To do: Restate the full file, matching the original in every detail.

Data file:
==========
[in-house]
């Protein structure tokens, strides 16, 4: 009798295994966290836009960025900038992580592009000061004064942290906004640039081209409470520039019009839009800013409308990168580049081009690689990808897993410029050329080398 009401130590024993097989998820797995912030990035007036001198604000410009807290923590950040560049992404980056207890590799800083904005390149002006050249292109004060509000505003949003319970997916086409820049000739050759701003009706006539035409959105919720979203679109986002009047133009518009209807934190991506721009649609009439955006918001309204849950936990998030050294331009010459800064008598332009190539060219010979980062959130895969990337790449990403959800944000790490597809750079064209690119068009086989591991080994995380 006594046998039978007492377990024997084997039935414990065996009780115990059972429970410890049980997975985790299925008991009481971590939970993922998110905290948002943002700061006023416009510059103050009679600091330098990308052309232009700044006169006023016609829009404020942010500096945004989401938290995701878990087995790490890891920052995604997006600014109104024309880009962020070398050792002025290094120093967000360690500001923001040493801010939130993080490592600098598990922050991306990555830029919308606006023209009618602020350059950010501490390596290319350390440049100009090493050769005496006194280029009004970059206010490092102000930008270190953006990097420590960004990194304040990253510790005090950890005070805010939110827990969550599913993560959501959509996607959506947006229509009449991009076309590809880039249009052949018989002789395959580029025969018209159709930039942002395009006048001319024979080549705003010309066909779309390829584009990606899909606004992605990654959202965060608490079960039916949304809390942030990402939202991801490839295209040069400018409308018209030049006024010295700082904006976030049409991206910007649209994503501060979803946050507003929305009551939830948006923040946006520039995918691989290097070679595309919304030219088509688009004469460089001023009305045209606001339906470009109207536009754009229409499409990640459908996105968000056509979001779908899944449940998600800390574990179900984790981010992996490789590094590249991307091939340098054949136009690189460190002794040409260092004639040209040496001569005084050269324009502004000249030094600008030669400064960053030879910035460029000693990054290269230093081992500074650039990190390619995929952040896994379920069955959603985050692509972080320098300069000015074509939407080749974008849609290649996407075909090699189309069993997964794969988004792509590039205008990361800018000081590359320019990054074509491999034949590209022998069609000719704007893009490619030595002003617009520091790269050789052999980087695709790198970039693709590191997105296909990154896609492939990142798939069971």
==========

[in-house]
């Protein structure tokens, strides 16, 4: 009798295994966290836009960025900038992580592009000061004064942290906004640039081209409470520039019009839009800013409308990168580049081009690689990808897993410029050329080398 009401130590024993097989998820797995912030990035007036001198604000410009807290923590950040560049992404980056207890590799800083904005390149002006050249292109004060509000505003949003319970997916086409820049000739050759701003009706006539035409959105919720979203679109986002009047133009518009209807934190991506721009649609009439955006918001309204849950936990998030050294331009010459800064008598332009190539060219010979980062959130895969990337790449990403959800944000790490597809750079064209690119068009086989591991080994995380 006594046998039978007492377990024997084997039935414990065996009780115990059972429970410890049980997975985790299925008991009481971590939970993922998110905290948002943002700061006023416009510059103050009679600091330098990308052309232009700044006169006023016609829009404020942010500096945004989401938290995701878990087995790490890891920052995604997006600014109104024309880009962020070398050792002025290094120093967000360690500001923001040493801010939130993080490592600098598990922050991306990555830029919308606006023209009618602020350059950010501490390596290319350390440049100009090493050769005496006194280029009004970059206010490092102000930008270190953006990097420590960004990194304040990253510790005090950890005070805010939110827990969550599913993560959501959509996607959506947006229509009449991009076309590809880039249009052949018989002789395959580029025969018209159709930039942002395009006048001319024979080549705003010309066909779309390829584009990606899909606004992605990654959202965060608490079960039916949304809390942030990402939202991801490839295209040069400018409308018209030049006024010295700082904006976030049409991206910007649209994503501060979803946050507003929305009551939830948006923040946006520039995918691989290097070679595309919304030219088509688009004469460089001023009305045209606001339906470009109207536009754009229409499409990640459908996105968000056509979001779908899944449940998600800390574990179900984790981010992996490789590094590249991307091939340098054949136009690189460190002794040409260092004639040209040496001569005084050269324009502004000249030094600008030669400064960053030879910035460029000693990054290269230093081992500074650039990190390619995929952040896994379920069955959603985050692509972080320098300069000015074509939407080749974008849609290649996407075909090699189309069993997964794969988004792509590039205008990361800018000081590359320019990054074509491999034949590209022998069609000719704007893009490619030595002003617009520091790269050789052999980087695709790198970039693709590191997105296909990154896609492939990142798939069971």